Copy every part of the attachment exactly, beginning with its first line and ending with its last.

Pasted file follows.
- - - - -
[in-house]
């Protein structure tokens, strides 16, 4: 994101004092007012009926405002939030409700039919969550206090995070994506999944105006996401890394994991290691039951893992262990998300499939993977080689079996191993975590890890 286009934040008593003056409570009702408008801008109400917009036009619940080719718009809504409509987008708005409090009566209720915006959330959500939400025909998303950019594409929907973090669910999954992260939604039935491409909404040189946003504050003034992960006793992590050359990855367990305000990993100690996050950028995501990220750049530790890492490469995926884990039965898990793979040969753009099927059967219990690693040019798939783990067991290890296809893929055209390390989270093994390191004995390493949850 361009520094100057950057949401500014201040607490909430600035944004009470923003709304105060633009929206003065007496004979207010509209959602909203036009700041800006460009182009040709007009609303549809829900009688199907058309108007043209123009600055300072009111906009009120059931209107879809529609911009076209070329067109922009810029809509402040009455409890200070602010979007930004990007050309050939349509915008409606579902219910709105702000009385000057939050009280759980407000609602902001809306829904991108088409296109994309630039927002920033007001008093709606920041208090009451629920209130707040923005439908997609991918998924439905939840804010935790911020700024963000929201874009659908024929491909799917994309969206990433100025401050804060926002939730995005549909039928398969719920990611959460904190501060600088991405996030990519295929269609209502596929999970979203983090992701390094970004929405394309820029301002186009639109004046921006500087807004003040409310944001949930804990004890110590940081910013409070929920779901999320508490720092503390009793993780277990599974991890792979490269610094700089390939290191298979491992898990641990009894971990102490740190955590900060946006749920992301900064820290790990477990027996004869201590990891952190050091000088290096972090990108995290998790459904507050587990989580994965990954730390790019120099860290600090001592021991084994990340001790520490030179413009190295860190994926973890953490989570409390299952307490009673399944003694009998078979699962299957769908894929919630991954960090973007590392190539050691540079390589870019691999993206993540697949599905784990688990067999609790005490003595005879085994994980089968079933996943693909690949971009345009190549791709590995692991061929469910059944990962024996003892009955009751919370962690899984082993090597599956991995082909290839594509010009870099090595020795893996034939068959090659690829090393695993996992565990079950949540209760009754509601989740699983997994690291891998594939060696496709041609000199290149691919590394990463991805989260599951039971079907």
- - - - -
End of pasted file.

[in-house]
């Protein structure tokens, strides 16, 4: 994101004092007012009926405002939030409700039919969550206090995070994506999944105006996401890394994991290691039951893992262990998300499939993977080689079996191993975590890890 286009934040008593003056409570009702408008801008109400917009036009619940080719718009809504409509987008708005409090009566209720915006959330959500939400025909998303950019594409929907973090669910999954992260939604039935491409909404040189946003504050003034992960006793992590050359990855367990305000990993100690996050950028995501990220750049530790890492490469995926884990039965898990793979040969753009099927059967219990690693040019798939783990067991290890296809893929055209390390989270093994390191004995390493949850 361009520094100057950057949401500014201040607490909430600035944004009470923003709304105060633009929206003065007496004979207010509209959602909203036009700041800006460009182009040709007009609303549809829900009688199907058309108007043209123009600055300072009111906009009120059931209107879809529609911009076209070329067109922009810029809509402040009455409890200070602010979007930004990007050309050939349509915008409606579902219910709105702000009385000057939050009280759980407000609602902001809306829904991108088409296109994309630039927002920033007001008093709606920041208090009451629920209130707040923005439908997609991918998924439905939840804010935790911020700024963000929201874009659908024929491909799917994309969206990433100025401050804060926002939730995005549909039928398969719920990611959460904190501060600088991405996030990519295929269609209502596929999970979203983090992701390094970004929405394309820029301002186009639109004046921006500087807004003040409310944001949930804990004890110590940081910013409070929920779901999320508490720092503390009793993780277990599974991890792979490269610094700089390939290191298979491992898990641990009894971990102490740190955590900060946006749920992301900064820290790990477990027996004869201590990891952190050091000088290096972090990108995290998790459904507050587990989580994965990954730390790019120099860290600090001592021991084994990340001790520490030179413009190295860190994926973890953490989570409390299952307490009673399944003694009998078979699962299957769908894929919630991954960090973007590392190539050691540079390589870019691999993206993540697949599905784990688990067999609790005490003595005879085994994980089968079933996943693909690949971009345009190549791709590995692991061929469910059944990962024996003892009955009751919370962690899984082993090597599956991995082909290839594509010009870099090595020795893996034939068959090659690829090393695993996992565990079950949540209760009754509601989740699983997994690291891998594939060696496709041609000199290149691919590394990463991805989260599951039971079907």